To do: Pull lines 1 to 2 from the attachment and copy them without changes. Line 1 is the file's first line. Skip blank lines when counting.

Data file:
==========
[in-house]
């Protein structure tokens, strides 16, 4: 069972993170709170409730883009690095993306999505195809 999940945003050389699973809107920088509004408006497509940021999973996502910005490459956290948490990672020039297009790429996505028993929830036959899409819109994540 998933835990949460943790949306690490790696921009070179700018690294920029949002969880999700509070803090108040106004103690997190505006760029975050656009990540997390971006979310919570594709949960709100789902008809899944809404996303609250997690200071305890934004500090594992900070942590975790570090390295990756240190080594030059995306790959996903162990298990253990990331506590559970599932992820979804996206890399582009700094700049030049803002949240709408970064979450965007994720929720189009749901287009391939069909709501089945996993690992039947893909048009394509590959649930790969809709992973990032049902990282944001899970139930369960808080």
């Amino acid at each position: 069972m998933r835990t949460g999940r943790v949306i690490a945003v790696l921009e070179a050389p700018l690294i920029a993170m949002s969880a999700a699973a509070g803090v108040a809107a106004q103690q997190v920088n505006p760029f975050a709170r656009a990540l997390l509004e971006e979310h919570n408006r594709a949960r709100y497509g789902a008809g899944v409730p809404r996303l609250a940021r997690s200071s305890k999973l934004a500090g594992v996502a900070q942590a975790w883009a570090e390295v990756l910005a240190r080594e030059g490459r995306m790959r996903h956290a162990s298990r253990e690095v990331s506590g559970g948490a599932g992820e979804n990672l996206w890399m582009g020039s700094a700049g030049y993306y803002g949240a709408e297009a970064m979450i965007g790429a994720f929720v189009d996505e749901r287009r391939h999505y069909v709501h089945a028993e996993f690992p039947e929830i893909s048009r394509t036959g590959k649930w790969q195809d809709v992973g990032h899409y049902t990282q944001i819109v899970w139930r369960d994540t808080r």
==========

[in-house]
């Protein structure tokens, strides 16, 4: 069972993170709170409730883009690095993306999505195809 999940945003050389699973809107920088509004408006497509940021999973996502910005490459956290948490990672020039297009790429996505028993929830036959899409819109994540 998933835990949460943790949306690490790696921009070179700018690294920029949002969880999700509070803090108040106004103690997190505006760029975050656009990540997390971006979310919570594709949960709100789902008809899944809404996303609250997690200071305890934004500090594992900070942590975790570090390295990756240190080594030059995306790959996903162990298990253990990331506590559970599932992820979804996206890399582009700094700049030049803002949240709408970064979450965007994720929720189009749901287009391939069909709501089945996993690992039947893909048009394509590959649930790969809709992973990032049902990282944001899970139930369960808080």